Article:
TimeZone#to_s is, it needs to be a representation that our application
users will understand.

GMT works fine as a description of the base time zone offset --
there's no technical reason we need to use UTC here to be accurate.

I did a quick search to find some other examples of what's being
presented to users to describe a time zone -- I found that the Windows
OS, google.com and yahoo.com all use GMT to describe time zone
offsets, when presenting zones in a selection element. The only
example I could find of a time zone select showing UTC was from
Lighthouse, which is running on Rails.

So, given that 1) the reason behind the change to UTC was flawed, 2)
the most popular examples of time zone selects use GMT, and 3) several
Rails developers have questioned the change to UTC, I'm sold on
changing TimeZone#to_s back to showing GMT. This wouldn't break
anything -- it wouldn't change what's persisted in the database, and
it wouldn't change the name of the actual UTC zone -- it just changes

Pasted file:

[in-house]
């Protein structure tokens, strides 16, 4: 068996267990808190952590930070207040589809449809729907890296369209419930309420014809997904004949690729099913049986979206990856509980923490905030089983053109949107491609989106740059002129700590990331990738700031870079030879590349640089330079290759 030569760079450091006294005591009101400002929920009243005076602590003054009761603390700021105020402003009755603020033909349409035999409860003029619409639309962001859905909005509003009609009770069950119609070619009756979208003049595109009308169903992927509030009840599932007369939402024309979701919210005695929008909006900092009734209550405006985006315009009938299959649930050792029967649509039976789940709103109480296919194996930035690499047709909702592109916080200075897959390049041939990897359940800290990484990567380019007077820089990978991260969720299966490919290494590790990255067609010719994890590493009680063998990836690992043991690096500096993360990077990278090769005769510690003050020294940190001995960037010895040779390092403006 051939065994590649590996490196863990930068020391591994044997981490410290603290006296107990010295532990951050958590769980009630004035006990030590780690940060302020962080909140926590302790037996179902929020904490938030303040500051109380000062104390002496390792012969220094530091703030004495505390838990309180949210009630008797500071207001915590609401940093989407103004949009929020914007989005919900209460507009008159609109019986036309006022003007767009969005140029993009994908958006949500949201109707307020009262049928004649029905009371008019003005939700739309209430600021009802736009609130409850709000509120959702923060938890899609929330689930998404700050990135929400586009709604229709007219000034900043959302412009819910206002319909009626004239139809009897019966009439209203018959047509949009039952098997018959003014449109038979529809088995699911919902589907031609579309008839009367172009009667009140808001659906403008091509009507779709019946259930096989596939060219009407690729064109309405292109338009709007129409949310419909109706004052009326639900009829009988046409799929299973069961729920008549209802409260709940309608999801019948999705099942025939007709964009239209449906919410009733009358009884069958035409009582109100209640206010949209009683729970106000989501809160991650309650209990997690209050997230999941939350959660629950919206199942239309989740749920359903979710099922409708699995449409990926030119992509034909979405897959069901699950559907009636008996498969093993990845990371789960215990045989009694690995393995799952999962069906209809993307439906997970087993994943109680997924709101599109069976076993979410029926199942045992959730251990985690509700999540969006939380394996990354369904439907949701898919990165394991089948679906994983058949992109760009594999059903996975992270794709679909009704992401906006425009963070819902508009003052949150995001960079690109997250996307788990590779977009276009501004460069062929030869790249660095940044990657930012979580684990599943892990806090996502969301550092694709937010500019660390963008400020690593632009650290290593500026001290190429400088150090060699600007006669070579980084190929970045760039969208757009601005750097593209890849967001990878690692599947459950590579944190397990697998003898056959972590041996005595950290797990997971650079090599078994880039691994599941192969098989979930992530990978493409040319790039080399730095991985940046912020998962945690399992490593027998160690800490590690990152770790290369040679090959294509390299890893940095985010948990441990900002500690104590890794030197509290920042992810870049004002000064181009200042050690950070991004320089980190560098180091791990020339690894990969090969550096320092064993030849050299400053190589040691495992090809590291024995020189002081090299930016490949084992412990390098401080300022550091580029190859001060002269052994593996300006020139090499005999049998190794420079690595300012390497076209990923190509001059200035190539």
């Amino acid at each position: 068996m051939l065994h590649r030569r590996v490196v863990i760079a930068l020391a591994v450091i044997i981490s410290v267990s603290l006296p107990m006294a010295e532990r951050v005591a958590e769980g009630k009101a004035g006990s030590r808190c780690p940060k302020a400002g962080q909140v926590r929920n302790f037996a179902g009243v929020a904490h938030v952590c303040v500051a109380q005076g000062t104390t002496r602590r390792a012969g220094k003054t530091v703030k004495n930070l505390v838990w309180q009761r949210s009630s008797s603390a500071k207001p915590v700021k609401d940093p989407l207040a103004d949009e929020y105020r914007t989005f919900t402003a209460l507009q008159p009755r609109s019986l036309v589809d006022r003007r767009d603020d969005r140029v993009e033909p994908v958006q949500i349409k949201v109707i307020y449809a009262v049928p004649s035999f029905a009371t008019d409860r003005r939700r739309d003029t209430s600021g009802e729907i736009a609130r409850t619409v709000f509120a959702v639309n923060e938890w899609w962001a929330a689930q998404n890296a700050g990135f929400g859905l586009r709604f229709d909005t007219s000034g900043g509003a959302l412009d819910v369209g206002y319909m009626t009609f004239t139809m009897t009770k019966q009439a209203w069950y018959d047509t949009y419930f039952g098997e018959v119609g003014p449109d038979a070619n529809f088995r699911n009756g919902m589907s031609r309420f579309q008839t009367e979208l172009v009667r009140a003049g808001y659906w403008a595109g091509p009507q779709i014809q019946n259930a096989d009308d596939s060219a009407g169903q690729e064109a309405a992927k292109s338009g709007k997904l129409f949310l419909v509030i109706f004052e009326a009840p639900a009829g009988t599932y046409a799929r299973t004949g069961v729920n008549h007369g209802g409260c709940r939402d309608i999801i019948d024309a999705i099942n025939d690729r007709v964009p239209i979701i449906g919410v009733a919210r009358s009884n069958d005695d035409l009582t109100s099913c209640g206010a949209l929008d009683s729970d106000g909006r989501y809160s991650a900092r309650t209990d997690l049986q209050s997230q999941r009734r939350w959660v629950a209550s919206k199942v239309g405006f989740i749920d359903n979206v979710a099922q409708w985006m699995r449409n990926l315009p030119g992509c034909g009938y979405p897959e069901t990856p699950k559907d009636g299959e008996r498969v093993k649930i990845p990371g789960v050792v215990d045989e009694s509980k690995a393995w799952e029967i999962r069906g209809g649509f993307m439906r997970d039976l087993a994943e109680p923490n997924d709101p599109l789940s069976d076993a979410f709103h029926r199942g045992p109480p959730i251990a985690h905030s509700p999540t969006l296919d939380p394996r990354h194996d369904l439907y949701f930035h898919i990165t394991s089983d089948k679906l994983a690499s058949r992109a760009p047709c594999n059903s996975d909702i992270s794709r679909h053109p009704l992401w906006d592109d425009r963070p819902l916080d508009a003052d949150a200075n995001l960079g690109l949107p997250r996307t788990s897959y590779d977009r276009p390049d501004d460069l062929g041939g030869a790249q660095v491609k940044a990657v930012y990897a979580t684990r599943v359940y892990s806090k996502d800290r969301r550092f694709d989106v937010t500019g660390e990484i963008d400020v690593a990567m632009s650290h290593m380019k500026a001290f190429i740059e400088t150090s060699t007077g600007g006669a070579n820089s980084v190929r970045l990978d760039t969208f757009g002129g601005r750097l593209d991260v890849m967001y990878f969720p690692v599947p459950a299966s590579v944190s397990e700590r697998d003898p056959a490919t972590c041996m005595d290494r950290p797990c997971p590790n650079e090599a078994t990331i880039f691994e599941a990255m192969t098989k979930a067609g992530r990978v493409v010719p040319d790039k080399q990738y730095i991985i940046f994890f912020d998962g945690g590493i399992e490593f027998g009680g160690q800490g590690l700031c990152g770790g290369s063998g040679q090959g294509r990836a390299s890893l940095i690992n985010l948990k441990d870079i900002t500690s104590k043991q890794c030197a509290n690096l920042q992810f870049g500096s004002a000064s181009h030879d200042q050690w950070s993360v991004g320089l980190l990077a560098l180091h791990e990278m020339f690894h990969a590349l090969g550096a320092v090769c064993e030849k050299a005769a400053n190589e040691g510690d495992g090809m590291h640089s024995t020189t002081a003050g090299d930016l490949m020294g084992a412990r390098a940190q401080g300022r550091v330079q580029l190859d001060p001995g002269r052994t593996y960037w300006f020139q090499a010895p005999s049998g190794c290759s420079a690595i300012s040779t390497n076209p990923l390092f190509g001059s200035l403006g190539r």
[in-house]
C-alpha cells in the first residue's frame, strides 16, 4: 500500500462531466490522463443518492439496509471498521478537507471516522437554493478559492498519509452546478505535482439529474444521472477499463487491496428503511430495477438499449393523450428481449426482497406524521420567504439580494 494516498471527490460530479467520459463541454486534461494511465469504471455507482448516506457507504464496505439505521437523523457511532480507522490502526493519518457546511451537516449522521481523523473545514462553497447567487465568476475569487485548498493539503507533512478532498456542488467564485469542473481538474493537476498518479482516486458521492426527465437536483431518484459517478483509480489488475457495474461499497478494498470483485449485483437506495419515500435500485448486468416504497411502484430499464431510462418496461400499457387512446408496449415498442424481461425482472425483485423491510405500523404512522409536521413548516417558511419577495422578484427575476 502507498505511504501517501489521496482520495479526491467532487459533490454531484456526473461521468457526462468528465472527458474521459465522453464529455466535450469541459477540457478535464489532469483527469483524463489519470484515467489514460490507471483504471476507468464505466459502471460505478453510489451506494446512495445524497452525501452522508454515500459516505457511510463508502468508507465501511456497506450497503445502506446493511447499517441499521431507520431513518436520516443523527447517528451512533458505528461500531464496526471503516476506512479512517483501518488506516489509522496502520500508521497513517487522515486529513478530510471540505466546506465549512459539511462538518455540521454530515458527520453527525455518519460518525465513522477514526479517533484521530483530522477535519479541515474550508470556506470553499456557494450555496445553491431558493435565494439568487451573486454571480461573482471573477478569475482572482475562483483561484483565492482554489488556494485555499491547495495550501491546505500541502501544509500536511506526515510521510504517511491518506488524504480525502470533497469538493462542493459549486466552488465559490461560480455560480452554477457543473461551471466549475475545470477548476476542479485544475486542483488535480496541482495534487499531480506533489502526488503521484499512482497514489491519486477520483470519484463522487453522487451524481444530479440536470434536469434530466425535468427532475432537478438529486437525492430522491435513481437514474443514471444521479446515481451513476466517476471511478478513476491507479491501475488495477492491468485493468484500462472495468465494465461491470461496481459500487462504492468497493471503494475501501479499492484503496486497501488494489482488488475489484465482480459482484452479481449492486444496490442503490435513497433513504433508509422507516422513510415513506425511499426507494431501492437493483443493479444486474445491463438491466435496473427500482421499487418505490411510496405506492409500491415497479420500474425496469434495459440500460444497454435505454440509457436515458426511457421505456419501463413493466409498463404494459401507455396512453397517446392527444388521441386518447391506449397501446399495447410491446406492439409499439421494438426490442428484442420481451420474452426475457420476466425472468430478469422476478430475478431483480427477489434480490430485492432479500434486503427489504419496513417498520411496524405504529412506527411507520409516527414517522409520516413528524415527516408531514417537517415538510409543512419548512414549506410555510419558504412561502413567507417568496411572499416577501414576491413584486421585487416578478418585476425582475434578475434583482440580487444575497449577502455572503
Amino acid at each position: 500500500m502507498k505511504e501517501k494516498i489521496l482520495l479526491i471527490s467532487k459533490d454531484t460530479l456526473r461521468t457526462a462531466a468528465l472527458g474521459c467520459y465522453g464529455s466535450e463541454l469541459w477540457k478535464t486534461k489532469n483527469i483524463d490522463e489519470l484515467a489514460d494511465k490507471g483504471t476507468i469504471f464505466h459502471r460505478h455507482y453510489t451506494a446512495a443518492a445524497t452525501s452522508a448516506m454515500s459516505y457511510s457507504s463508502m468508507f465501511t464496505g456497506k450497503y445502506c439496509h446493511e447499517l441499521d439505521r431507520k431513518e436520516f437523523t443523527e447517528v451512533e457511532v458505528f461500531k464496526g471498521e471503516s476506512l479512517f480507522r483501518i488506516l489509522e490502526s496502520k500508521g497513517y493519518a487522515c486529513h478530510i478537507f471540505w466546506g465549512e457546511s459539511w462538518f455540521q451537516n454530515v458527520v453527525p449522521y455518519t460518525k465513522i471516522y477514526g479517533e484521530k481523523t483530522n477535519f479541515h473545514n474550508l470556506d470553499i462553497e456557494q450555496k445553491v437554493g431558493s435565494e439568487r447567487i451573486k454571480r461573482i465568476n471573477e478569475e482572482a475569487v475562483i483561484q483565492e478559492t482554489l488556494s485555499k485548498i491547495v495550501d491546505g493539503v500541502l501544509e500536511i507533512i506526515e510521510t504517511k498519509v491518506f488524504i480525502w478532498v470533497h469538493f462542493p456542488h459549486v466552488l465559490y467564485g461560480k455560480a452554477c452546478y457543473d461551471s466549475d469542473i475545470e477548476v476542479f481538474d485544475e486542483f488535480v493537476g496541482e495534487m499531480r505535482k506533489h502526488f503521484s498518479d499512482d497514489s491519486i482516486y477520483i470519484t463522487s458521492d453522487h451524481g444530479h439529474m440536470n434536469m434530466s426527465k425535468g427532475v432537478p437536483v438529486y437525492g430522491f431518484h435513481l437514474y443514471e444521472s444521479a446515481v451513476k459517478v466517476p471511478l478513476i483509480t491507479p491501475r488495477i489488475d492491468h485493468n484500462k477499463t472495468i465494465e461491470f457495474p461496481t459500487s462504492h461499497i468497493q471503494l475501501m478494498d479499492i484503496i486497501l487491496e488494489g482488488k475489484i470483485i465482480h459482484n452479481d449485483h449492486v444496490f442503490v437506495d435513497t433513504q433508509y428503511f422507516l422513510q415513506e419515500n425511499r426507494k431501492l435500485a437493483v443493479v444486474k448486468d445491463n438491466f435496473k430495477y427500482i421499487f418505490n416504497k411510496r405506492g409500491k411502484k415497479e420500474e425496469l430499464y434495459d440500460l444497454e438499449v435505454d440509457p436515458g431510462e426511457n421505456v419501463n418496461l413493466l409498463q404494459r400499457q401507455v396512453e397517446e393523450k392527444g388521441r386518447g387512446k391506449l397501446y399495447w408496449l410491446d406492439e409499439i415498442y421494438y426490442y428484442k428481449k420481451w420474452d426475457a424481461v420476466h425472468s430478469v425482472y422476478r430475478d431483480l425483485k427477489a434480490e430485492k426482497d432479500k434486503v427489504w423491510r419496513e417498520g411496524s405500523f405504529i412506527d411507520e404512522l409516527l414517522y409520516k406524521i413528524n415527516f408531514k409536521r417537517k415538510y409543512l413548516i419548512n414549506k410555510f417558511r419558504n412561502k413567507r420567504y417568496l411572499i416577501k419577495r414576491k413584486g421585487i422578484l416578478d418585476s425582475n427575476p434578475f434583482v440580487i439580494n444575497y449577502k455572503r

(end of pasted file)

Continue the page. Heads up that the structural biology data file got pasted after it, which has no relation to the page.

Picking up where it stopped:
the representation of the zone in time_zone_select.

Lawrence Pit

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May 22, 2008, 4:50:02 AM5/22/08
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Hi,

ActiveModel readme says: "Totally experimental library".

Can someone please put this in a separate git branch until it has
matured enough, so that it doesn't pop up in documentation (and in my
search-through-code results ;-)

Thanks,
Lawrence

Lawrence Pit

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May 22, 2008, 5:28:38 AM5/22/08
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Hi,

The defaults for validates_acceptance_of are: :on => :save, :allow_nil
=> true

The doc says you only have to add this to your model:

validates_acceptance_of :terms_of_service

and create a checkbox in your view and you're done. Not so. When you
don't check the checkbox the value is nil and no validation is
performed. Therefor, I had to do:

validates_acceptance_of :terms_of_service, :on => :create, :allow_nil
=> false

Are there actual use cases where someone would want this validates
method on :update ?

Should I create a patch where the defaults are modified to :on =>
:create, :allow_nil => false , or leave it as is ?


Regards,
Lawrence

Geoff B

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May 22, 2008, 10:07:35 AM5/22/08